Program for Sustainable Fishing in Latin America
Rare is training and mentoring nine Rare Conservation Fellows and eight fisheries experts in Guadalajara to implement campaigns focused on reducing overfishing throughout Latin America.
Plenty of fishermen on the seas
Replenishing fish supplies in the Mesoamerican Reef, Gulf of California and the Galapagos
It’s so simple. Protect marine areas and the diversity, size and abundance of fish increase dramatically. Fish and people live healthier and wealthier lives. And yet in the last few decades rampant overfishing has led to a rapid depletion of marine wildlife. The first step needed to reverse this destruction is community awareness, so Rare is uniquely positioned to address the global fisheries crisis. Fishermen typically protest the idea of closing any part of the waters in which they feel entitled to catches. But with some basic education about the self-healing properties of the sea and how conservation leads to financial and nutritional security, attitudes quickly change.
The people who depend on the ocean’s riches need to be anchored in every step of the process of its protection. Rare has already charted successes through its work with community fisheries throughout Southeast Asia, Madagascar and Fiji. Rare will soon select a new group of community leaders to establish awareness campaigns and marine management expertise in the Gulf of California, the Mesoamerican Reef and the Galapagos. The scalability of these projects is virtually limitless. The problem of overfishing is ubiquitous and the relatively simple solution of establishing areas where fishing is prohibited – a fishery replenishment zone (FRZ) – works anywhere.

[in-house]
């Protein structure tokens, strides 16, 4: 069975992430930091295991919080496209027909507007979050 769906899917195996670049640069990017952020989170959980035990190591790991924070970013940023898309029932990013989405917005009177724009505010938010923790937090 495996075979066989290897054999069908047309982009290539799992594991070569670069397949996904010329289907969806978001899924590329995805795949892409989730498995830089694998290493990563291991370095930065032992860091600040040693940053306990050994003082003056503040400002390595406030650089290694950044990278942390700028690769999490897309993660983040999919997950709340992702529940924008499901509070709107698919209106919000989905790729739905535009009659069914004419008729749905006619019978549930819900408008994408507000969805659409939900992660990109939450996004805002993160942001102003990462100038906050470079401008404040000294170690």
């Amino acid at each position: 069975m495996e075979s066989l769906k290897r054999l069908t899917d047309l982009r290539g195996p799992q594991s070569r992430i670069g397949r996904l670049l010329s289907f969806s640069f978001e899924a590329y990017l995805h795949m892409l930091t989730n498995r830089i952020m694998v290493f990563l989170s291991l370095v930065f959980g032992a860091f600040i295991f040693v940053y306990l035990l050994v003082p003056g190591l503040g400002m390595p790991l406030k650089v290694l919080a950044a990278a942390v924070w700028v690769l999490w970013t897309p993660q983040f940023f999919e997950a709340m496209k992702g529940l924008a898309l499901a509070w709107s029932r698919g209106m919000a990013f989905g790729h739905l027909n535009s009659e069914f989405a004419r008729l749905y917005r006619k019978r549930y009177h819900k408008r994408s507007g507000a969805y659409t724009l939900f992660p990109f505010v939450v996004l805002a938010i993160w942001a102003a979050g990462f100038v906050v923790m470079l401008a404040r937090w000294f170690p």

Within the span of a few years, a FRZ allows predators and large fish to grow to maturity and the entire food chain multiplies and spills out into commercial fishing areas. Remarkably, new science is reversing commonly held beliefs about what a pristine marine ecosystem looks like. We now know that the terrestrial food pyramid of few predators at the top and abundant prey at the bottom is actually inverted once underwater. And marine ecosystems recover relatively quickly.
Global marine experts estimate that if 20 percent of the oceans were preserved, a sustainable and sufficient supply of fish could be maintained. Currently, we protect less than one percent of the world’s waters. Overfishing threatens the unique marine life in the trenches of the Gulf of California, the second largest reef system in the world known as the Mesoamerican reef and the famous biodiversity of the Galapagos Islands. Through these new programs Rare will help build the capacity of the oceans as well as the people who rely on fishing and ultimately contribute to the incremental climb towards the global goal of protecting a fifth of the world’s waters.
To explore marine protected areas throughout Latin America and the world look at MPAtlas.com.
This cohort is generously supported by a group of leading marine foundations, including: